Okay, he just wanted to play with the animals and play with how he could put them on the board. Still, he's played matching games so some of the mechanics of Mastermind are already percolating in his brain.
But it got me thinking about Mastermind and similar games.
While I did play it when I was very young (and that cover is a classic), I'm not super found of Mastermind. I think it's because of the roles of code maker and code breaker just seemed... restricted and uninteresting to me.
What's funny is that there are games that clearly used Mastermind as a starting point or an inspiration that I really like.
Zendo is easily the biggest example, as well as my favorite Looney Lab game. Perhaps because it's a game for a group, not a two-player activity. It also has as wide as the sky options for rules, as opposed to just a series of colors. And the role of the Master isn't that of an opponent but that of a teacher. It's a deductive game with a code maker but the whole philosophy of the game is the opposite end of the spectrum from Mastermind.
Coda, a very simple deduction game using numbers, is one where both players effectively play the role of code breaker and code maker, is another one I like. It's a good, relaxing little game and I think a key element to that is both players getting to play both sides.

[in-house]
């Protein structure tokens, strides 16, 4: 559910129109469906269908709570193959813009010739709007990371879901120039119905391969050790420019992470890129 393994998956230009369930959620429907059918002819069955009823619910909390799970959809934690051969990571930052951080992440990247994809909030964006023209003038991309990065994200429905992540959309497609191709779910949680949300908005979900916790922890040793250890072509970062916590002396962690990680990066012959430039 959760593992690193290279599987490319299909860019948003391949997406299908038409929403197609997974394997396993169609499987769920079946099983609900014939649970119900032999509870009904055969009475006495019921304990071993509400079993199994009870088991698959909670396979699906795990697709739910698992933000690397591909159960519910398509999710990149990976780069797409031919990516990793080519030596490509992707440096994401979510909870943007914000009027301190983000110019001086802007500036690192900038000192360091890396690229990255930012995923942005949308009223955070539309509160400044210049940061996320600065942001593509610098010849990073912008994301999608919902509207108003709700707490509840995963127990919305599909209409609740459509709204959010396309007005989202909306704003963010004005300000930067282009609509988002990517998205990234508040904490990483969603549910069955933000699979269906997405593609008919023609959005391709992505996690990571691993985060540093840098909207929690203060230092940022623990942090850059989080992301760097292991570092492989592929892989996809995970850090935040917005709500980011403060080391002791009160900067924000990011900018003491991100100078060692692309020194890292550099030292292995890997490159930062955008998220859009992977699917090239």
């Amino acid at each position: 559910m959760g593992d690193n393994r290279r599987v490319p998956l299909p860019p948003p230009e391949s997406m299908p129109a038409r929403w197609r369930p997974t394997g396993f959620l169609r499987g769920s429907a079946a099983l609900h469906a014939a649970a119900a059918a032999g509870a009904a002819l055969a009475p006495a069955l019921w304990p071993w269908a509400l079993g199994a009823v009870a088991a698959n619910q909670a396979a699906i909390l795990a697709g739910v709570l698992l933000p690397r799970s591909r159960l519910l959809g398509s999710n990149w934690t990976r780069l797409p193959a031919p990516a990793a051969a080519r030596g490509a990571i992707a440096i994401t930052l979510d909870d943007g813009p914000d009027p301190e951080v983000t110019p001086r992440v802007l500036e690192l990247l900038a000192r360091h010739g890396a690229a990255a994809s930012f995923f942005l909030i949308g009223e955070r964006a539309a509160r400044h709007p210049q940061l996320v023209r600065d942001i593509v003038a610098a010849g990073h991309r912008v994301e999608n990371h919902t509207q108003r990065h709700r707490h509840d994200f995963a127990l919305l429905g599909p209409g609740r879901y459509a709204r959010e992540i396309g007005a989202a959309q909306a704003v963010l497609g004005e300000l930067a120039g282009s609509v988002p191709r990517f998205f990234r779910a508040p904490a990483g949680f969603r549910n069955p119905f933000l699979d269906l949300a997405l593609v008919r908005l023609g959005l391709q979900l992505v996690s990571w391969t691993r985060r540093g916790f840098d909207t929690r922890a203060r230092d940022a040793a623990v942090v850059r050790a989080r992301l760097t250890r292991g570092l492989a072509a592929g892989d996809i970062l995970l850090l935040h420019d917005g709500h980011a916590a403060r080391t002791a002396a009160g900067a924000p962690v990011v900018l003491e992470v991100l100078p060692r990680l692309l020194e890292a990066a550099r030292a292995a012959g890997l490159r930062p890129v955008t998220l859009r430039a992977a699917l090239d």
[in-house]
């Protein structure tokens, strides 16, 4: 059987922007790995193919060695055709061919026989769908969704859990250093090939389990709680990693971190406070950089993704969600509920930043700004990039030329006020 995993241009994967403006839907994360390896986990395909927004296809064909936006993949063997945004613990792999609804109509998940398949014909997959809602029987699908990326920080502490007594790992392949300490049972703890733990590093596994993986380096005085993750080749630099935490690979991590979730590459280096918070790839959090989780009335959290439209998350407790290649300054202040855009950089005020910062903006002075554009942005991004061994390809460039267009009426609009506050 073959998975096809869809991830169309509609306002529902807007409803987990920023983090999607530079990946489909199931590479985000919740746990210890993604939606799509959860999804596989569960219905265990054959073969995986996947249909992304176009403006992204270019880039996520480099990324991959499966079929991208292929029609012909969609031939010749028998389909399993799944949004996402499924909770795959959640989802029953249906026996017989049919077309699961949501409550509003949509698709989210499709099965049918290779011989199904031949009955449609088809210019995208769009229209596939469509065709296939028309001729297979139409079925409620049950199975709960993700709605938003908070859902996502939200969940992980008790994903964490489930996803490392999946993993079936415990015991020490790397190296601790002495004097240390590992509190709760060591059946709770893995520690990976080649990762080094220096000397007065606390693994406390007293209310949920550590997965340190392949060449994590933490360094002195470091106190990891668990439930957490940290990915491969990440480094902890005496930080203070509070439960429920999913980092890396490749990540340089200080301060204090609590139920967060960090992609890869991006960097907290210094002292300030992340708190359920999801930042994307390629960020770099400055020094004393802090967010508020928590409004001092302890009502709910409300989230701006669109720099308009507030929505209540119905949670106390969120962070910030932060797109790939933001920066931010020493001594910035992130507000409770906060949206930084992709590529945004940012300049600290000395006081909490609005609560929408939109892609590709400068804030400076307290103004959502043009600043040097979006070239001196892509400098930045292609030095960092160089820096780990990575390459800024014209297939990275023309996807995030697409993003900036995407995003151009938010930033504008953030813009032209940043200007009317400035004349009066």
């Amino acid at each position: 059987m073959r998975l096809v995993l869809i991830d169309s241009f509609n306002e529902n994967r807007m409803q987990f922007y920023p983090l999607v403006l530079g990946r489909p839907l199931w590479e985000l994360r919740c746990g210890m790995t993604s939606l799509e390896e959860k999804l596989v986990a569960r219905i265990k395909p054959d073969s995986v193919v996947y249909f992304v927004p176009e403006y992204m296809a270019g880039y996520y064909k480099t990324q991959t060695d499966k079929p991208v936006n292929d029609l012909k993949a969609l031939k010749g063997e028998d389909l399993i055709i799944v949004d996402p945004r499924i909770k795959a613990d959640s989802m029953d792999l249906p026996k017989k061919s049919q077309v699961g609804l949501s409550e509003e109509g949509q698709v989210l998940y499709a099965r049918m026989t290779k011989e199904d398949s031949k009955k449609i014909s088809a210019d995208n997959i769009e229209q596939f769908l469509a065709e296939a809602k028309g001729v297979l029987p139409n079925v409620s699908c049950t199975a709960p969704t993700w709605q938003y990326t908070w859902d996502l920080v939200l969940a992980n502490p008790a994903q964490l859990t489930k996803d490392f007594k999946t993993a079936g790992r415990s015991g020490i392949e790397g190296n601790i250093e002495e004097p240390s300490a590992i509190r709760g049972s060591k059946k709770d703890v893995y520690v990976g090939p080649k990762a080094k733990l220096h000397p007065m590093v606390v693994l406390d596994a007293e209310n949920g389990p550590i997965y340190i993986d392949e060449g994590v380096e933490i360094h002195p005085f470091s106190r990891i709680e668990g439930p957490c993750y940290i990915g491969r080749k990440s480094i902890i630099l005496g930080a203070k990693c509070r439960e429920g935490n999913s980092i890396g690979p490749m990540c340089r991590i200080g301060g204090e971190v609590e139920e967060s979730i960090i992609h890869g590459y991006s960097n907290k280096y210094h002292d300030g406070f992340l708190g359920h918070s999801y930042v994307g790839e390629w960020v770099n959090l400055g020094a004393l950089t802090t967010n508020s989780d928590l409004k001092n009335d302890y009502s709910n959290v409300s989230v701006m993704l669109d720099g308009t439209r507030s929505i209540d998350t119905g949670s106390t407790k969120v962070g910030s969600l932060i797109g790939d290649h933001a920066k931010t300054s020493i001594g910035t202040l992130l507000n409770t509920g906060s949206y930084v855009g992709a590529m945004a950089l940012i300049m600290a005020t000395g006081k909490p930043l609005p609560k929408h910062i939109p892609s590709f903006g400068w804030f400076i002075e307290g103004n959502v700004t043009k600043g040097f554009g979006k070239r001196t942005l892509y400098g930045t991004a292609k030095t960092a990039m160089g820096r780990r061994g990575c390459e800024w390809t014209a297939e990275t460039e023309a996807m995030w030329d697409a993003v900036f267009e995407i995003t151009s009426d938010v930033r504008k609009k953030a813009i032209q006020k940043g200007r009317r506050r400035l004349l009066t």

Honorary mentions for me have to go to Jotto, which combines words with Mastermind, and Black Box, which is meaningfully themed around shooting rays at atoms. Seriously, what a theme!
Although, now that I'm thinking about it, doesn't the whole deduction game with someone hiding the information date back to at least Battleships in the 1930s? Probably a whole lot older than that. While I haven't played Mysterium or Codenames, don't they operate on the same principle?
So Mastermind didn't start the fire and isn't the the defining deduction game. It is probably as stripped down as you can get. So, even though I'm not a fan, maybe it is a good introduction for young minds. Maybe.
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